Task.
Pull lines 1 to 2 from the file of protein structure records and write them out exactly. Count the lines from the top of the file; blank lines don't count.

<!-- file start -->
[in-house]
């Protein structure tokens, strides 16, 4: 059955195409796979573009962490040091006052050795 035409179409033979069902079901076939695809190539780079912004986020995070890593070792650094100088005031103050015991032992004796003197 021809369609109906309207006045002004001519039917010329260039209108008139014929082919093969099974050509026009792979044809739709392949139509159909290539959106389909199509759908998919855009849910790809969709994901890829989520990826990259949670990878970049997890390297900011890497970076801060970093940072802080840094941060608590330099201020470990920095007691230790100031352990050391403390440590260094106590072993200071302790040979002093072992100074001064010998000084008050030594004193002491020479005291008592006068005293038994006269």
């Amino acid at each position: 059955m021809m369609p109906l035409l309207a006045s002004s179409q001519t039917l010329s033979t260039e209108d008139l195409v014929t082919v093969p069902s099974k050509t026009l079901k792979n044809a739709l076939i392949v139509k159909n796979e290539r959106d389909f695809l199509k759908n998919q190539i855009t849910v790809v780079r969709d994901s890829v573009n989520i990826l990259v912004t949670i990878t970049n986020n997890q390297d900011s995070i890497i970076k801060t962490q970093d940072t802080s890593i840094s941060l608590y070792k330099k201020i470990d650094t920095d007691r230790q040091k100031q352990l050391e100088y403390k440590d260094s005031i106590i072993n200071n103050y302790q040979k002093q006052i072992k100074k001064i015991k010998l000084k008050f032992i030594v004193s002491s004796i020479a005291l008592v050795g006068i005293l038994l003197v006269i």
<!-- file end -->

[in-house]
């Protein structure tokens, strides 16, 4: 059955195409796979573009962490040091006052050795 035409179409033979069902079901076939695809190539780079912004986020995070890593070792650094100088005031103050015991032992004796003197 021809369609109906309207006045002004001519039917010329260039209108008139014929082919093969099974050509026009792979044809739709392949139509159909290539959106389909199509759908998919855009849910790809969709994901890829989520990826990259949670990878970049997890390297900011890497970076801060970093940072802080840094941060608590330099201020470990920095007691230790100031352990050391403390440590260094106590072993200071302790040979002093072992100074001064010998000084008050030594004193002491020479005291008592006068005293038994006269």